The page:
Last week, Al Jazeera said in a piece entitled “Tourism and Natural Treasures to pull Ethiopia out of poverty” noted that “Key tourism factors such as easy and fast growing air access, personal safety and local hospitality, rapid economic growth and, above all, fascinating discoveries to be made, bode very well for rapid tourism growth”. Much of this is already a reality in Ethiopia and there is a real focus developing on infrastructure and tourist destinations development. In these efforts, which Al Jazeera refers to as supporting factors for Ethiopia’s tourism sector development, it suggests is the greatest strength for tourism in Ethiopia. The country, it says, still has so many diverse cultures, landscapes and wildlife areas that can be developed for tourist itineraries. It notes the Simien and Bale Mountains national parks; the forests of the South; the Sof Omar Caves; the Danakil Desert location where Lucy was found, lending weight to Ethiopia's claim to be the cradle of humanity.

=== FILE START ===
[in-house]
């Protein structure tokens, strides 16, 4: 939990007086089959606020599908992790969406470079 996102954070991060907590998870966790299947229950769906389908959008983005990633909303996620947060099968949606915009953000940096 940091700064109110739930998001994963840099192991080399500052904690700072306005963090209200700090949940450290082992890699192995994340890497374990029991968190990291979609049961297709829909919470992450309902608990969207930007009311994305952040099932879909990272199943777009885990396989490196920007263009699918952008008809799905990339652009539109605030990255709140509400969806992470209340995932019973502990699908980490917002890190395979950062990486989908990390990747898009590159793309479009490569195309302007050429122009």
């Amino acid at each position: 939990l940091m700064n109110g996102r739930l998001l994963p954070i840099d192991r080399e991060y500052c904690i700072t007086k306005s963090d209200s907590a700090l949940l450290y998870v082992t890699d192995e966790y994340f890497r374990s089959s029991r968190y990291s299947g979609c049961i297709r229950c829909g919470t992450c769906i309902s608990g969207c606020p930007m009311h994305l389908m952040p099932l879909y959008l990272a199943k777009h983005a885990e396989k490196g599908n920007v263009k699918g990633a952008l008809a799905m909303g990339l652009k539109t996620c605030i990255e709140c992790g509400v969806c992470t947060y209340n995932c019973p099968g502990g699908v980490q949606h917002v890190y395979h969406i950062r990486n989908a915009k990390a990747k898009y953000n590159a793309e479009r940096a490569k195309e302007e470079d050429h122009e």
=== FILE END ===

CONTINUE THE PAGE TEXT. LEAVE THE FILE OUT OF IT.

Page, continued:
Last year, among the growing recognition of its tourist potential and development,Ethiopia was also selected as “Best Tourism Destination” by the representatives of  the 28 countries on the General Assembly of the European Council on Tourism and Trade (ECTT) . This Council evaluated a list of 31 candidates for the title of World Best Tourist Destination for 2015, and chose Ethiopia. This is one of the highest honors for achievements in tourism and is offered to countries that comply with the principles of the United Nations Tourism Division, UNESCO and ECTT on fair and ethical tourism, safety standards and preservation of historic and cultural sites and destinations. The ECTT President, Professor Dr. Anton Caragea, said that “the Government of Ethiopia is recognizing the importance of tourism as a key facilitator for the country development and international promotion, creating exemplary structures like its Tourism Transformation Council, investing in infrastructure and capacity building, creating a special team under the Prime Minister’s leadership for destination promotion and management and protecting the cultural, natural and historical patrimony of the country.” He noted that the community-based, social-oriented tourism, promoted by Prime Minister Hailemariam, as a perfect way of sharing revenue, growing income and supporting marginal and rural community development. Professor Caragea concluded by adding that “Ethiopia is from today a perfect, safe and outstanding place to visit, the county’s gates are opened and all world tourism experts have expressed their confidence in the potential and future of tourism in Ethiopia.”